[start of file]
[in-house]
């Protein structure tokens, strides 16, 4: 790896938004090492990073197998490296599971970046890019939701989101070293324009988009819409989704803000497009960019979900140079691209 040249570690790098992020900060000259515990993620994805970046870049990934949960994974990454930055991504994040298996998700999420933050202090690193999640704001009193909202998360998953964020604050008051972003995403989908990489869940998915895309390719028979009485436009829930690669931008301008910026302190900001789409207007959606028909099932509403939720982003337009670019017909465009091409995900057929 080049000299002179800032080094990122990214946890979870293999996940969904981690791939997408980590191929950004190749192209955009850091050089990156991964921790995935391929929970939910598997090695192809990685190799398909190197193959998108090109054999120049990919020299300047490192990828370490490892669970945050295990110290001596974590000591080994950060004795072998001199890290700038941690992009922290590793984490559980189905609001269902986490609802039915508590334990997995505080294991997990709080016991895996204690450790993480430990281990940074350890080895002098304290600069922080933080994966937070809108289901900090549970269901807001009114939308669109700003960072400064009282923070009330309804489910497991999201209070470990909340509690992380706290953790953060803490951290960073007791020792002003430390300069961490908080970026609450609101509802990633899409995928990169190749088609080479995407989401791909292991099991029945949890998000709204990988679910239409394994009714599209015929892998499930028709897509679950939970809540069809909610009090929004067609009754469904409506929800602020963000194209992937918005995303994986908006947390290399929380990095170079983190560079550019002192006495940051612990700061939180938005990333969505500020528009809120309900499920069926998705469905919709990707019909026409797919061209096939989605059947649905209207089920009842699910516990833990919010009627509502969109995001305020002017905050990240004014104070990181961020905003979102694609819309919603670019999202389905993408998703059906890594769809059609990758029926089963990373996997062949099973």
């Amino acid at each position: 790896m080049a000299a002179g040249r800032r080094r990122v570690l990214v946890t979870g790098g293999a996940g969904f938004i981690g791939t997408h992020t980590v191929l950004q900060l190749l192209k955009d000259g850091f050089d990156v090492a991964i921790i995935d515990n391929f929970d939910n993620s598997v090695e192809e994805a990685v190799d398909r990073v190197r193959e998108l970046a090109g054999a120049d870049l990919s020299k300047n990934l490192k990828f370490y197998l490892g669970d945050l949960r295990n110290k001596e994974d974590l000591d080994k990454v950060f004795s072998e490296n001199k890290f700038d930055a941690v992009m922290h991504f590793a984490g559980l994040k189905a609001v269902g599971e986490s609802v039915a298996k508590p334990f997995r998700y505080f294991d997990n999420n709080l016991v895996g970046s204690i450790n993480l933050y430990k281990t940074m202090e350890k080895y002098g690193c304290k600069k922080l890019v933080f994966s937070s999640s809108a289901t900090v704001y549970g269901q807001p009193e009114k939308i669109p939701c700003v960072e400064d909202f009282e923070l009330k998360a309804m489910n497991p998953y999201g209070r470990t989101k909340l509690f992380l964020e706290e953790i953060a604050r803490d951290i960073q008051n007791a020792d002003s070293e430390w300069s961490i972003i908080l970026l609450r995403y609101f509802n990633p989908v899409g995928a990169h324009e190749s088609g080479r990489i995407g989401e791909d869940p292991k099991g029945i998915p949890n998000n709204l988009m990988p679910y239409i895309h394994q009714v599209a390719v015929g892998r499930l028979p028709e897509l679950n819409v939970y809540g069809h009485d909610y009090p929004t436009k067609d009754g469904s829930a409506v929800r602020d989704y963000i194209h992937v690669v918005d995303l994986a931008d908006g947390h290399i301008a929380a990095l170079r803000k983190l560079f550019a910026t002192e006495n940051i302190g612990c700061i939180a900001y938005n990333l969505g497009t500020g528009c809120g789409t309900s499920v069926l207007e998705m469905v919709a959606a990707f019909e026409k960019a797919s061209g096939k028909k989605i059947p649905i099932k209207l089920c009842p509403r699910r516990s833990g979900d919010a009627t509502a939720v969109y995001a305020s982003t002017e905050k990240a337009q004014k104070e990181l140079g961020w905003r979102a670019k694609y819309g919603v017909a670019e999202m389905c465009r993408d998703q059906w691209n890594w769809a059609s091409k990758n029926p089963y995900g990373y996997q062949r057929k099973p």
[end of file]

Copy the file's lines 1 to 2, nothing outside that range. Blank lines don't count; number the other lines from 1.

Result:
[in-house]
């Protein structure tokens, strides 16, 4: 790896938004090492990073197998490296599971970046890019939701989101070293324009988009819409989704803000497009960019979900140079691209 040249570690790098992020900060000259515990993620994805970046870049990934949960994974990454930055991504994040298996998700999420933050202090690193999640704001009193909202998360998953964020604050008051972003995403989908990489869940998915895309390719028979009485436009829930690669931008301008910026302190900001789409207007959606028909099932509403939720982003337009670019017909465009091409995900057929 080049000299002179800032080094990122990214946890979870293999996940969904981690791939997408980590191929950004190749192209955009850091050089990156991964921790995935391929929970939910598997090695192809990685190799398909190197193959998108090109054999120049990919020299300047490192990828370490490892669970945050295990110290001596974590000591080994950060004795072998001199890290700038941690992009922290590793984490559980189905609001269902986490609802039915508590334990997995505080294991997990709080016991895996204690450790993480430990281990940074350890080895002098304290600069922080933080994966937070809108289901900090549970269901807001009114939308669109700003960072400064009282923070009330309804489910497991999201209070470990909340509690992380706290953790953060803490951290960073007791020792002003430390300069961490908080970026609450609101509802990633899409995928990169190749088609080479995407989401791909292991099991029945949890998000709204990988679910239409394994009714599209015929892998499930028709897509679950939970809540069809909610009090929004067609009754469904409506929800602020963000194209992937918005995303994986908006947390290399929380990095170079983190560079550019002192006495940051612990700061939180938005990333969505500020528009809120309900499920069926998705469905919709990707019909026409797919061209096939989605059947649905209207089920009842699910516990833990919010009627509502969109995001305020002017905050990240004014104070990181961020905003979102694609819309919603670019999202389905993408998703059906890594769809059609990758029926089963990373996997062949099973």